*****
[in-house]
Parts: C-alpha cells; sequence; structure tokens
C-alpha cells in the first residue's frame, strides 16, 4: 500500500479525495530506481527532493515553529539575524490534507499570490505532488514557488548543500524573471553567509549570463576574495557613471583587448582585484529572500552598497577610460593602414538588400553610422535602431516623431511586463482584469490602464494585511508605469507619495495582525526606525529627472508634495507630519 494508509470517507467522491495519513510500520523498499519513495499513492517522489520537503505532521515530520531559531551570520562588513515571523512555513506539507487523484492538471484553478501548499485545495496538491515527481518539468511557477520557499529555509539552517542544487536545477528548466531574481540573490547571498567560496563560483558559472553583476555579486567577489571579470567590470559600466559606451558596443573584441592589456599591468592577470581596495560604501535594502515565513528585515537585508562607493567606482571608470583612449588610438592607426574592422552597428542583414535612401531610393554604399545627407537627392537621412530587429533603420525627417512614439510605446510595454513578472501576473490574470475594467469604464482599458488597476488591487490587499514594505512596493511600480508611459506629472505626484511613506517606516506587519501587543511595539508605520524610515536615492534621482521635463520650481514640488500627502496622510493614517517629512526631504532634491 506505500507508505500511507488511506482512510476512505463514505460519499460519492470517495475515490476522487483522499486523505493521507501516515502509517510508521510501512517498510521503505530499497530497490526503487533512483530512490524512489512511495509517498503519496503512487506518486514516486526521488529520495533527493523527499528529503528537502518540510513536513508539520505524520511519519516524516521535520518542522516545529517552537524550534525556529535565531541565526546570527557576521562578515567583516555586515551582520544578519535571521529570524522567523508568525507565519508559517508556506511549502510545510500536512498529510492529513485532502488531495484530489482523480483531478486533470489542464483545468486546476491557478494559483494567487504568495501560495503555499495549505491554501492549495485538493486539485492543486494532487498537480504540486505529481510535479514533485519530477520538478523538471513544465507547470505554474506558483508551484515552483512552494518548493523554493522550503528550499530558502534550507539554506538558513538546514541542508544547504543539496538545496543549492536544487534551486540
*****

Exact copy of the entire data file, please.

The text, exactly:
[in-house]
Parts: C-alpha cells; sequence; structure tokens
C-alpha cells in the first residue's frame, strides 16, 4: 500500500479525495530506481527532493515553529539575524490534507499570490505532488514557488548543500524573471553567509549570463576574495557613471583587448582585484529572500552598497577610460593602414538588400553610422535602431516623431511586463482584469490602464494585511508605469507619495495582525526606525529627472508634495507630519 494508509470517507467522491495519513510500520523498499519513495499513492517522489520537503505532521515530520531559531551570520562588513515571523512555513506539507487523484492538471484553478501548499485545495496538491515527481518539468511557477520557499529555509539552517542544487536545477528548466531574481540573490547571498567560496563560483558559472553583476555579486567577489571579470567590470559600466559606451558596443573584441592589456599591468592577470581596495560604501535594502515565513528585515537585508562607493567606482571608470583612449588610438592607426574592422552597428542583414535612401531610393554604399545627407537627392537621412530587429533603420525627417512614439510605446510595454513578472501576473490574470475594467469604464482599458488597476488591487490587499514594505512596493511600480508611459506629472505626484511613506517606516506587519501587543511595539508605520524610515536615492534621482521635463520650481514640488500627502496622510493614517517629512526631504532634491 506505500507508505500511507488511506482512510476512505463514505460519499460519492470517495475515490476522487483522499486523505493521507501516515502509517510508521510501512517498510521503505530499497530497490526503487533512483530512490524512489512511495509517498503519496503512487506518486514516486526521488529520495533527493523527499528529503528537502518540510513536513508539520505524520511519519516524516521535520518542522516545529517552537524550534525556529535565531541565526546570527557576521562578515567583516555586515551582520544578519535571521529570524522567523508568525507565519508559517508556506511549502510545510500536512498529510492529513485532502488531495484530489482523480483531478486533470489542464483545468486546476491557478494559483494567487504568495501560495503555499495549505491554501492549495485538493486539485492543486494532487498537480504540486505529481510535479514533485519530477520538478523538471513544465507547470505554474506558483508551484515552483512552494518548493523554493522550503528550499530558502534550507539554506538558513538546514541542508544547504543539496538545496543549492536544487534551486540